Friday, February 17, 2017

Memories of Mansun's Attack of the Grey Lantern

This is my copy of Attack of the Grey Lantern by Mansun. The album came out on the 17th of February, 1997 - exactly twenty years ago today - but I was only five years old back then, and I didn't get my hands on this CD until roughly a decade later.

It all started when I heard Wide Open Space on a compilation CD that came free with a 2006 issue of Uncut magazine (Legacy: The Best of Mansun was among the new releases reviewed in the mag that month). I had never listened to Mansun before that, but there was something intriguingly out of the ordinary about Wide Open Space that I just couldn't brush off. I loved the nervous two-note guitar riff, I loved the cartoonish yet vaguely nightmarish touches going on in the background, and I loved the song's circular structure - the claustrophobic way it went around and around, sounding (ironically, given the title) like it was gradually closing in on you.

As much as I enjoyed that one track, though, it took me quite a while to follow through and purchase its parent album. One fine day in the summer of 2007, I was digging through the bargain box at The Record Shop (a wonderful second-hand music store in Roath, Cardiff) when I stumbled across a copy of Attack of the Grey Lantern. The asking price was a mere £1, and so I took it to the till - along with a copy of Mogwai's Kicking a Dead Pig, which was priced at 10p because the owner had mistaken it for a single - and made the transaction.

I was captivated from the moment I first heard those stunning strings at the start of The Chad Who Loved Me, but it was during a brass band trip to Normandy (I used to play the baritone horn) that the album really got its teeth into me. I was fifteen years old at the time and secretly besotted with one of the girls in the band, so tracks like Mansun's Only Love Song and She Makes My Nose Bleed felt like the perfect soundtrack for my hopeless, all-consuming teenage crush. It also helped that the album was nice and long - I spent many a dull hour on a coach that week, and I lost count of how many times I booted up my portable CD player and took Grey Lantern for a spin. The sprawling likes of Taxloss and Dark Mavis never once failed to make those journeys through the French countryside go faster.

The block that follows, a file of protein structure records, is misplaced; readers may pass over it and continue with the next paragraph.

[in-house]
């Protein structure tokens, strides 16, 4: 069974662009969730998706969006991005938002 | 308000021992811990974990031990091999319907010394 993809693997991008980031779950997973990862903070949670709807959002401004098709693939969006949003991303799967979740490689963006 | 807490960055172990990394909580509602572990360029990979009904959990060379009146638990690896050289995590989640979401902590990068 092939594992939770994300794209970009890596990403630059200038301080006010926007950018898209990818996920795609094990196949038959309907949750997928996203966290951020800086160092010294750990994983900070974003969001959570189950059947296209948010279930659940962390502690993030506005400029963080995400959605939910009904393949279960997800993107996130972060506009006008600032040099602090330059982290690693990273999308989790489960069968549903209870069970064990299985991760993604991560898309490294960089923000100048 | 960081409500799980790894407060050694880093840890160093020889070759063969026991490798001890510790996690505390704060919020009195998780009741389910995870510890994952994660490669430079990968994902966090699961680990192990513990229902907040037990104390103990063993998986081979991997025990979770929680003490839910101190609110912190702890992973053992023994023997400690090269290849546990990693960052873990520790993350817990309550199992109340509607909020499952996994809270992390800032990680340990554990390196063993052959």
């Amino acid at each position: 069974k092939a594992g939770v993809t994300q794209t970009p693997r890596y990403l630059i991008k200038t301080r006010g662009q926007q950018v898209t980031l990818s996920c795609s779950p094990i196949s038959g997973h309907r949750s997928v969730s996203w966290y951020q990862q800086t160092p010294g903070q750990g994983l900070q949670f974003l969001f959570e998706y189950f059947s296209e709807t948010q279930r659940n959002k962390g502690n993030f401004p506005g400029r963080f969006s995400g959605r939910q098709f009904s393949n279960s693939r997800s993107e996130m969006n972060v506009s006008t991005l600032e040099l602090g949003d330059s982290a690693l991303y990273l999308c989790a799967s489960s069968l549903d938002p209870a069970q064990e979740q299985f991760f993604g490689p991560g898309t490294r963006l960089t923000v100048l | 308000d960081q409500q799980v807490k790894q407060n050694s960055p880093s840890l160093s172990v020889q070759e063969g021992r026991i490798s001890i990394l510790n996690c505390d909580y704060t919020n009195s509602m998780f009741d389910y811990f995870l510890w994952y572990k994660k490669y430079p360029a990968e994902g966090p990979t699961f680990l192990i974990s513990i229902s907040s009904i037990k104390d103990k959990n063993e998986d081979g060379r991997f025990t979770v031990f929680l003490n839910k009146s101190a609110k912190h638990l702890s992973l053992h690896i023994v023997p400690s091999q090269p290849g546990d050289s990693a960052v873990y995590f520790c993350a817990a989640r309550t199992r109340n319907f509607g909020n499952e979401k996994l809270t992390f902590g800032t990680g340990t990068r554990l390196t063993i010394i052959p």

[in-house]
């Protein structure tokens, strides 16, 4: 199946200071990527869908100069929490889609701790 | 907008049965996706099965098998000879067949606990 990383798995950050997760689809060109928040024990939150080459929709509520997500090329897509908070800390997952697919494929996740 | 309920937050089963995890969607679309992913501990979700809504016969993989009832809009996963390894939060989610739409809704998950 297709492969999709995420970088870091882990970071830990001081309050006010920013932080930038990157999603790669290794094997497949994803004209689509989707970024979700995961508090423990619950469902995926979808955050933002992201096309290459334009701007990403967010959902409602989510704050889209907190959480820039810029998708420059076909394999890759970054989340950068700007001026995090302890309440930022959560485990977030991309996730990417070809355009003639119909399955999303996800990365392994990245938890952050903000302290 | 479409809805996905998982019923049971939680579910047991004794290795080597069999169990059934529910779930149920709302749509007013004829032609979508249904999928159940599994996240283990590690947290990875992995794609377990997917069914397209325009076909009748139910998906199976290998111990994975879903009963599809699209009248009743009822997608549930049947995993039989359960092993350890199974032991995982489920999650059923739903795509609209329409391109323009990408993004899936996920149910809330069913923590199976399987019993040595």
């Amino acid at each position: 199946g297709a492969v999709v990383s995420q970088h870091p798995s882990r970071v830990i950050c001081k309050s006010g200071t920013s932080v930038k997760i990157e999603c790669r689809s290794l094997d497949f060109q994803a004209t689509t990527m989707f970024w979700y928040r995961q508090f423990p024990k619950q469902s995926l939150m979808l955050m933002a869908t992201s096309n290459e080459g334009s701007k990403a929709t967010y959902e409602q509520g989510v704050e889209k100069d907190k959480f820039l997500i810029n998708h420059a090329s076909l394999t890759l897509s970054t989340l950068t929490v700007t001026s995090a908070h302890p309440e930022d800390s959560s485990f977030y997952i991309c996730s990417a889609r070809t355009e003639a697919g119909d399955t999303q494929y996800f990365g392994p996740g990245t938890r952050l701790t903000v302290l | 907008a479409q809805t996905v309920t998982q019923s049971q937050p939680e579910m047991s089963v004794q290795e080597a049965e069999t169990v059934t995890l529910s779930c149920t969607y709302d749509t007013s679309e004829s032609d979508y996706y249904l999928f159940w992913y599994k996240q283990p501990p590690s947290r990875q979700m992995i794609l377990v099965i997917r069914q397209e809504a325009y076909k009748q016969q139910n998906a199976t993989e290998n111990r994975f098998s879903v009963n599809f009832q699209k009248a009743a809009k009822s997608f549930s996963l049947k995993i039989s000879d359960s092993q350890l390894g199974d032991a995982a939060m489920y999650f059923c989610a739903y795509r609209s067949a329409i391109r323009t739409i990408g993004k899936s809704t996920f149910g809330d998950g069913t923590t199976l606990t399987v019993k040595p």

But that's just my memory of the album, forged more than ten years after its initial release. I wanted to hear about what it was like in 1997 when Attack of the Grey Lantern first came out and conquered the charts, so a few days ago I posted a message on Mansun's Only Love Song (a Facebook fan group with more than 12,000 Mansun-loving members) asking people to share their memories of that time. Here are some of the responses I received:


"I heard the opening track in my local record store - sadly long gone - and was blown away. I bought it there and then, which has only happened with The Smiths (How Soon is Now) and Neu! (Hallogallo).

"Then I collected the singles and early EPs and again, like The Smiths, amazing B-sides: always a sign of quality!" - Gavin Norman


"I was 14 when I saw the Stripper Vicar video on The O-Zone, but I didn't see who it was by or what it was called. I just knew that I loved it.

"A few months later, Channel Four used to show - I think - Babylon 5 at six o'clock. The show ran for fifty minutes, so they used to show music videos to fill the extra time. It was always brand new singles and, one day, it was the Wide Open Space video. I immediately recognised it as the band I'd loved, and now I knew their name.

"I saved my pocket money and bought all the Mansun stuff I could hold of: Wide Open Space, Stripper Vicar, Two EP. All in their many formats, with loads of B-sides (although the elusive One EP took me many, many more years to track down). Mansun and the Manics were the best for loads of dead good B-sides.